Prosecutors in the murder trial of Rashid Caviness-Bey say that Osman Al-Akbar’s death was the result of a robbery gone awry, which Caviness-Bey and two others planned together. Defense attorneys say, though, that Caviness-Bey had nothing to do with the attempted robbery, and that his presence near the crime scene on the morning of the murder was a mere coincidence.
These were the closing arguments jurors heard Thursday afternoon.
Caviness-Bey is charged with first-degree premeditated murder, felony murder, armed robbery and related weapons offenses in connection with the August 2011 shooting death of 19-year-old Osman Al-Akbar.
Al-Akbar was shot and killed in the 2600 block of University Place Northwest around 1:30 a.m. August 17, 2011. A medical examiner testified at trial that Al-Akbar suffered four gunshot wounds: three “independently survivable” wounds to the back, and one wound to the face. The face wound contained small gunpowder abrasions consistent with a gun being fired within two to three feet.
One witness testified at trial that while looking out his kitchen window he saw three black males with “braids and dreadlocks” walk toward the scene of the crime with “scarves” wrapped around their heads; one of the men was adjusting a pistol in his front waistband. Moments later, the witness heard four gunshots. Two of the men then fled the scene and hid in an alley off Fuller Street NW. Along the way, the suspects tossed some clothing in a nearby trashcan, the witness testified.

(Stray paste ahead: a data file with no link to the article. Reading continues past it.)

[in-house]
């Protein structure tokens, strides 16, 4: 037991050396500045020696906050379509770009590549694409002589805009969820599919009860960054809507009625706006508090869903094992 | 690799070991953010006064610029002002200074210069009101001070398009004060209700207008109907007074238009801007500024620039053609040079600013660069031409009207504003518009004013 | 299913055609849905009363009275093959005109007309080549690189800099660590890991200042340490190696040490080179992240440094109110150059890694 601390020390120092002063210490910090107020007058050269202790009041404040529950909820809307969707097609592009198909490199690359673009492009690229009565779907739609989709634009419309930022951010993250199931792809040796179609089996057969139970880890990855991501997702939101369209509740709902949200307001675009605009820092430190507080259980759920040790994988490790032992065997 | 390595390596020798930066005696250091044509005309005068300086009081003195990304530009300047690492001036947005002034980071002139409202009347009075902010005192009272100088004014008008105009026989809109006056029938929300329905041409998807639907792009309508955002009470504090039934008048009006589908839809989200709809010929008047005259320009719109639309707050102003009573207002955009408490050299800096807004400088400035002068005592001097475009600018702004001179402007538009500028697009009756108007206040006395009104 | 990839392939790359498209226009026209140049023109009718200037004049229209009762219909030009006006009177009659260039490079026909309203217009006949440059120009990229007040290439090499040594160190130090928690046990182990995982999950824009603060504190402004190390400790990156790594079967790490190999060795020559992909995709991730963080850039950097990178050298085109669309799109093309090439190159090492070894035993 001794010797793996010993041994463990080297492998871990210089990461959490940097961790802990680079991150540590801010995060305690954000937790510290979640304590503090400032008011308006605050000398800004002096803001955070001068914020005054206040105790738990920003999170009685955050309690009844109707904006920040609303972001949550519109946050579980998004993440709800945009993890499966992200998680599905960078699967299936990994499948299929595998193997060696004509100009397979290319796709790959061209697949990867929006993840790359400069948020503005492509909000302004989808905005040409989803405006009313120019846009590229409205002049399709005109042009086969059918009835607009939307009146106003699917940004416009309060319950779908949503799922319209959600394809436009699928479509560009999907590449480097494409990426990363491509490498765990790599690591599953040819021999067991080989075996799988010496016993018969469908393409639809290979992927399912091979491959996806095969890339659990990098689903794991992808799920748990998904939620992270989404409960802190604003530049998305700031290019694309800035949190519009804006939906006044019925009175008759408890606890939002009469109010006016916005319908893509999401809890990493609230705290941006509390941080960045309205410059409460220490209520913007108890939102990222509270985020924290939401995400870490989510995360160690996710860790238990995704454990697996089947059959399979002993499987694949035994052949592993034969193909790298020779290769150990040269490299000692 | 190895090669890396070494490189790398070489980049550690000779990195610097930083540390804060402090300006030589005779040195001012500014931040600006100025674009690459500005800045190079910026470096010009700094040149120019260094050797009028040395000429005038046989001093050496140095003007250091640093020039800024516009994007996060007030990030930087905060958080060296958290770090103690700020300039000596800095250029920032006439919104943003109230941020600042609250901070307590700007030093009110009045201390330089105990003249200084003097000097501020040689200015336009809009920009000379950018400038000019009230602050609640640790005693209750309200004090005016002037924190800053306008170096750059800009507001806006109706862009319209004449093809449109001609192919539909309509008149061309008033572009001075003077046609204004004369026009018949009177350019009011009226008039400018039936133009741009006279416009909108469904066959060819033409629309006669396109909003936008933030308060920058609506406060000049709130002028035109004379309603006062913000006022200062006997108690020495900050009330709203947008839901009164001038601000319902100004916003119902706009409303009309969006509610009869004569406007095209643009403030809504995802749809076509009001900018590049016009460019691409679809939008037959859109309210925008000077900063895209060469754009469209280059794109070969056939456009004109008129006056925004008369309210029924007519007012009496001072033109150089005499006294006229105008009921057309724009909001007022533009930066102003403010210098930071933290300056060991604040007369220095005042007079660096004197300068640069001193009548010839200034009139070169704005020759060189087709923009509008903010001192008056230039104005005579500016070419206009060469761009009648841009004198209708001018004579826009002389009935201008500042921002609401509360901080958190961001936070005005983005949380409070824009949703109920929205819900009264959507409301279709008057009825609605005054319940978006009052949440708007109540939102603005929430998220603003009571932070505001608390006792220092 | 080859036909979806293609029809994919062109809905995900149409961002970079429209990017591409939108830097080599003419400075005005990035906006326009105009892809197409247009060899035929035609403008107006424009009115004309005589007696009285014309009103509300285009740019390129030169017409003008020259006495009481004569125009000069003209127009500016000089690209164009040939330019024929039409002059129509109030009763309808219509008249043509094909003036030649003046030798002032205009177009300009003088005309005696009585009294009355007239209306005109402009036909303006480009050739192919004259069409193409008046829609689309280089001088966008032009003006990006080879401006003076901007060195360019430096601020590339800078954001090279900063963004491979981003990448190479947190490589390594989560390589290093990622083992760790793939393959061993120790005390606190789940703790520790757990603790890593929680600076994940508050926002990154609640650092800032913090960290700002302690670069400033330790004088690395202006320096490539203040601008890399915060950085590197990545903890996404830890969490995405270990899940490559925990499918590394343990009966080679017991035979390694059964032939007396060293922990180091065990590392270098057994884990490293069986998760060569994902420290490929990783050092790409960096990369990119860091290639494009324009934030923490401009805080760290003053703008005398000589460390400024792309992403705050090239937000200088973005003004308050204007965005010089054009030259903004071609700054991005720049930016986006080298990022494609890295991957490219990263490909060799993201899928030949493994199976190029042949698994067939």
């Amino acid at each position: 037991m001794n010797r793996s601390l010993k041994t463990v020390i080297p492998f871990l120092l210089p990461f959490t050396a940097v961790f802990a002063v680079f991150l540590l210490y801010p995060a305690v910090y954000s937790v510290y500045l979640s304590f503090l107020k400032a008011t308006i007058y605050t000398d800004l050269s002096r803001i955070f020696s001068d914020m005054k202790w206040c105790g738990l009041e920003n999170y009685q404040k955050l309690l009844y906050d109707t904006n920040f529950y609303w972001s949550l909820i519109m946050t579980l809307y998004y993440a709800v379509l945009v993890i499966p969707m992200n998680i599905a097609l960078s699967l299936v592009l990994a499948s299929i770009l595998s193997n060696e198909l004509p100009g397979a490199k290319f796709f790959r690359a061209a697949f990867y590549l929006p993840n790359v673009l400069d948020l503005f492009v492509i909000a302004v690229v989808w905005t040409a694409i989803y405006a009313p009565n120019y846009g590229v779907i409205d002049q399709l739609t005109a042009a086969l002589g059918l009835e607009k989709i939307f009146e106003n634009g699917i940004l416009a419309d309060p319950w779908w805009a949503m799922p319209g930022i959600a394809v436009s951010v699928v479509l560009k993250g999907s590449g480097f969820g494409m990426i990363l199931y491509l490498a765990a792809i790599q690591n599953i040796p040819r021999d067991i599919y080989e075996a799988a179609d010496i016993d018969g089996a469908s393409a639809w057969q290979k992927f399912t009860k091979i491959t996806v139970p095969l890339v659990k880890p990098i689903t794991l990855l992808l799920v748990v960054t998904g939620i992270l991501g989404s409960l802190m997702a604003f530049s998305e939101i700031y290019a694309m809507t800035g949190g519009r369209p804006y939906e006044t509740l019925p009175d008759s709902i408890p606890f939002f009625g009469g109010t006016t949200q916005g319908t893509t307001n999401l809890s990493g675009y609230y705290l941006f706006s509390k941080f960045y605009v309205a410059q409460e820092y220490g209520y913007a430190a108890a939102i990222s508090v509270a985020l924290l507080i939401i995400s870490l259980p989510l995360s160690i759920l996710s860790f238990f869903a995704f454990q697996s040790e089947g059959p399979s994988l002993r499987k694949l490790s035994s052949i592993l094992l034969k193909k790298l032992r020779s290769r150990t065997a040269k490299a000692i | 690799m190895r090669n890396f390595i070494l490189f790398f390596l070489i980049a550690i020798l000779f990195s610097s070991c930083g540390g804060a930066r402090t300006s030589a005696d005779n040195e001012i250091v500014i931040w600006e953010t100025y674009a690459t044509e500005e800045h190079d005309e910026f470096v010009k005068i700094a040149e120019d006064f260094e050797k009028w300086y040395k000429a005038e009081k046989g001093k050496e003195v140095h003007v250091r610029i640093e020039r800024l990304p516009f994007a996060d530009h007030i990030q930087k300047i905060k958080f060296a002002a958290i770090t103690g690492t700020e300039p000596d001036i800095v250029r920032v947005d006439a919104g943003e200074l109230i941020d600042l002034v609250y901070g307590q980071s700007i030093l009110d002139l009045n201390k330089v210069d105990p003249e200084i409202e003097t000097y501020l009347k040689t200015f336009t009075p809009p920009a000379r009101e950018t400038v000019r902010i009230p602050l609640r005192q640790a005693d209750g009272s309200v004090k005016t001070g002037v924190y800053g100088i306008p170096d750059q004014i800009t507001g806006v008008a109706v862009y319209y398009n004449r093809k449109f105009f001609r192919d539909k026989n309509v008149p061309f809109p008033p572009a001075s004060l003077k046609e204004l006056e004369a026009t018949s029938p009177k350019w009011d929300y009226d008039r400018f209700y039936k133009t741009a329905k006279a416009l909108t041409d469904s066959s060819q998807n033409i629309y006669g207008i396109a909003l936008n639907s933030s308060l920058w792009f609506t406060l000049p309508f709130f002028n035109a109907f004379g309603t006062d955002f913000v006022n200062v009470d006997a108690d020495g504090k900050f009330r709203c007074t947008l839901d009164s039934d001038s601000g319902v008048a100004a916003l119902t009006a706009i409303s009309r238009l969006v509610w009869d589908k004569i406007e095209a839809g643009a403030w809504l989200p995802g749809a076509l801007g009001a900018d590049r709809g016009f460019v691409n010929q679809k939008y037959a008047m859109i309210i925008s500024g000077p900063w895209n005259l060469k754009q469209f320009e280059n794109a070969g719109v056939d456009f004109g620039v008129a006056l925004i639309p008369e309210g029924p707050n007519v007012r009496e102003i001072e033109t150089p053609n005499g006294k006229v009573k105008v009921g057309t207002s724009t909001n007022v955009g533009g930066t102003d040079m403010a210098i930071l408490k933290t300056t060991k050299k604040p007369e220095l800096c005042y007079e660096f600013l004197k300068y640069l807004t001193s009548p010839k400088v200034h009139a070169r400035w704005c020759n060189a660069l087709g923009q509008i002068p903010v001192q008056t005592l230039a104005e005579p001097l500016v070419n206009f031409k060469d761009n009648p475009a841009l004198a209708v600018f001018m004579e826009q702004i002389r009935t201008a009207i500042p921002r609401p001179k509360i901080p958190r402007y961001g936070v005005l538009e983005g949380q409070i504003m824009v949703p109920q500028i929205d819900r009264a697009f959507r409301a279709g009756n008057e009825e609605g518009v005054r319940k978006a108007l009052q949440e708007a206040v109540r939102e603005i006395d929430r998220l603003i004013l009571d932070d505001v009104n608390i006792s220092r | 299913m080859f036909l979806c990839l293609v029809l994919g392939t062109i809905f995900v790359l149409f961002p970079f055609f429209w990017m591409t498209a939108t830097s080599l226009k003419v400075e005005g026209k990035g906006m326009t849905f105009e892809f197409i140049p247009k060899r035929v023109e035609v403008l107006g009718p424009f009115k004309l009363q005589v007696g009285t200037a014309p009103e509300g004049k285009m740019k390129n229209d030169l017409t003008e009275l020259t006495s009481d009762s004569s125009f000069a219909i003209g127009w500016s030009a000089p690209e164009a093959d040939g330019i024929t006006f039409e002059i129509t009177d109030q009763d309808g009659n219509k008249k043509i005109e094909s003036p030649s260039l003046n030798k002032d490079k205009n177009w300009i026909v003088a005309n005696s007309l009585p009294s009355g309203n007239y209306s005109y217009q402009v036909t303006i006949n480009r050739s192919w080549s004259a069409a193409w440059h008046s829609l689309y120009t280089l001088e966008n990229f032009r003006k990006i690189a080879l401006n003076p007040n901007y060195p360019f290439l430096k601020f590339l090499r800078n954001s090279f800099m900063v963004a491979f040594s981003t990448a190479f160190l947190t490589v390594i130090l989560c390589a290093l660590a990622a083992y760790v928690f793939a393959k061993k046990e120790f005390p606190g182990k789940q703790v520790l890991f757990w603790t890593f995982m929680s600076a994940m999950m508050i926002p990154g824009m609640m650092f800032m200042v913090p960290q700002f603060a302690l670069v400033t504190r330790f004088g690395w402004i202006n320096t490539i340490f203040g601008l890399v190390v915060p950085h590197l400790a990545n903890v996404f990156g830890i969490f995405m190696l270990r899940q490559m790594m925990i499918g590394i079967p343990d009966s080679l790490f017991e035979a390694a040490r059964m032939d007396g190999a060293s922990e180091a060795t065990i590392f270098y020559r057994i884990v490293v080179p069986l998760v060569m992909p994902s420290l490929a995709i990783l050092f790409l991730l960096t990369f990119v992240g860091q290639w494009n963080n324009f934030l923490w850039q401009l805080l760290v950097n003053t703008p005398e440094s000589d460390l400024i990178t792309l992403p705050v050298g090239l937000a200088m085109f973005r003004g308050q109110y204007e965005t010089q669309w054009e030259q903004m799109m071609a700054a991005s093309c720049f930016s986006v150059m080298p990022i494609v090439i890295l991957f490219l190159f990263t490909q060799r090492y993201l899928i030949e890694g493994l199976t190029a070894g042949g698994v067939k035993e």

Thomas Sullivan of the Metropolitan Police Department testified that after arriving at the crime scene, he and three other police officers searched the area and found Caviness-Bey and a juvenile suspect hiding in a nearby alley. Upon being questioned, Caviness-Bey told police a fake name, Assistant U.S. Attorney Shana Fulton told the court Thursday.
“Why would you do that, if you had nothing to do with what happened?” Fulton said during closing arguments. “The defendant was part of the attempted armed robbery, whether he wanted Al-Akbar dead or not.”
The officers also found a revolver and a semiautomatic handgun hidden underneath a rat trap at the top of a stairway near the alley where Caviness-Bey and the juvenile were hiding.
MPD investigators were unable to match fingerprints and DNA recovered from the scene to either of the suspects, but a black vinyl jacket found in the alley was positively attributed to Caviness-Bey.
Arthur Ago, Caviness-Bey’s defense attorney, argued Thursday that the government’s theory was speculative, and that the jacket provided no evidence that an armed robbery took place or that Caviness-Bey was involved in Al-Akbar’s murder.
“The government is asking you to take a leap of faith,” Ago told the jury. “You have to demand more from the government as to what happened on that block.”
Jury deliberations will resume Friday morning.
Megan Arellano and Ivan Natividad contributed reporting.